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The power of an EHR lies not just in the data it holds but also in how that data is shared—health information is made instantly available to authorized doctors across practices and health organizations, allowing for more efficient care coordination.
FREMONT, CA: Although some practitioners use the terms EHR and EMR interchangeably, the advantages they provide are vastly different. A digital account of a chart with patient information recorded in a computer is an EMR (Electronic Medical Record). In contrast, an EHR (Electronic Health Record) is a digital record of health information.
Everything one finds in a paper chart, such as medical history, diagnoses, prescriptions, immunization dates, and allergies, is contained in the EMR or electronic medical record. While EMRs are helpful within a clinic, they are limited in traveling outside of it. In reality, for another practitioner to examine the patient's medical record, it may have to be printed and shipped.
An EHR is a digital account of health data. It includes everything one finds on a paper chart, plus a lot more. Past medical history, vital signs, progress notes, diagnoses, prescriptions, vaccine dates, allergies, test data, and imaging results may all be included in an EHR. Other relevant data, such as insurance information, demographic data, and even data imported from personal wellness devices, might be included.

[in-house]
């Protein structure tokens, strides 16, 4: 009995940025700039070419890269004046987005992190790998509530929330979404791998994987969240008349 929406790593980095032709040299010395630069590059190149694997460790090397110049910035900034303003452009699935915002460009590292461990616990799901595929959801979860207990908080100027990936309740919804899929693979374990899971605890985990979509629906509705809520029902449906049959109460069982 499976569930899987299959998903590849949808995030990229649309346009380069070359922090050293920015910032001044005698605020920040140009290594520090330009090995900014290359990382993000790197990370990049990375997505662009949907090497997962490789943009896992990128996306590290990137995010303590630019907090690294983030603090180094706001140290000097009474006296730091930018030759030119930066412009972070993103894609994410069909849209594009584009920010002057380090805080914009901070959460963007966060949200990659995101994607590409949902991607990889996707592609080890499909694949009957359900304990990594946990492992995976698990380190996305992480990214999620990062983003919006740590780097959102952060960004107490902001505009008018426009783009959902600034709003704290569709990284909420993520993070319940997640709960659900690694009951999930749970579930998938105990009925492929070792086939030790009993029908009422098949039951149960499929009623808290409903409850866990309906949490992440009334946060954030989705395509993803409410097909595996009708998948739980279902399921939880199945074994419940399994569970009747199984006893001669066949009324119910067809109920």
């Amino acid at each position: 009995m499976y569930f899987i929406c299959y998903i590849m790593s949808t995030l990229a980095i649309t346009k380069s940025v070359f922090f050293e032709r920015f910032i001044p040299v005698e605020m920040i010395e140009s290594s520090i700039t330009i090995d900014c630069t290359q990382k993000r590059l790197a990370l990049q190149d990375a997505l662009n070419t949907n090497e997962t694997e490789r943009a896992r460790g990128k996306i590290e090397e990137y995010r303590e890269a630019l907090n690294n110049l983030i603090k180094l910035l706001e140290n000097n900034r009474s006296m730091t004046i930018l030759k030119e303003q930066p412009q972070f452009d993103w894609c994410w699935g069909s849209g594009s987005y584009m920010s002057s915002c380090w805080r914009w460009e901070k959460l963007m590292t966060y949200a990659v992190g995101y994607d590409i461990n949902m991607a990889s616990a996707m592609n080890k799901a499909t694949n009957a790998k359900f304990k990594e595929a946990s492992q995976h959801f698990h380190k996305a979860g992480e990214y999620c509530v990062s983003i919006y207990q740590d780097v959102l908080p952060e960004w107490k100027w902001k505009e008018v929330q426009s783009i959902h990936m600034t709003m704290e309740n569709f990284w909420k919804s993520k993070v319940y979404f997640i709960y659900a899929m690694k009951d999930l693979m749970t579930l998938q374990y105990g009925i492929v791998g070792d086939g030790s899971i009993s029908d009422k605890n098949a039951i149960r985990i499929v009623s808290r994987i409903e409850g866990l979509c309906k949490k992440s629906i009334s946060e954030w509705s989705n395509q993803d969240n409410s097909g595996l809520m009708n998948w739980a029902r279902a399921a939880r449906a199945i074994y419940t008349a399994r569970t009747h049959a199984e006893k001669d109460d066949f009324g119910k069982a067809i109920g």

The power of an EHR lies not just in the data it holds but also in how that data is shared—health information is made instantly available to authorized doctors across practices and health organizations, allowing for more efficient care coordination. Clinicians and organizations involved in a patient's care, such as labs, specialists, imaging centers, pharmacies, emergency rooms, and school and workplace clinics, can access an EHR.
EHRs are the future of healthcare since they give crucial data that can aid in the coordination of care across all healthcare professionals. While both EHR and EMR are widely used terminologies, the term "EHR" is currently more generally used. This is most likely owing to the preference for the word "EHR" by the Centers for Medicare & Medicaid Services (CMS) and the Office of the National Coordinator for Health Information (ONC).
CMS usually refers to "meaningful use of an EHR" while discussing healthcare reform. The ONC solely uses the terms "electronic health records" and "electronic health records," noting that the term "health" is more inclusive than "medical." The word "Medical Records" refers to doctor records for diagnosis and treatment, whereas "Health Records" refers to anything linked to a person's overall health. A PHR (Personal Health Record) is precisely that: personal. It refers to the components of an EMR/EHR that a single person "owns" and controls. According to the research, 85.9 percent of office-based physicians utilize some type of EMR/EHR system, while 79.7 percent of the total use a certified EMR/EHR system.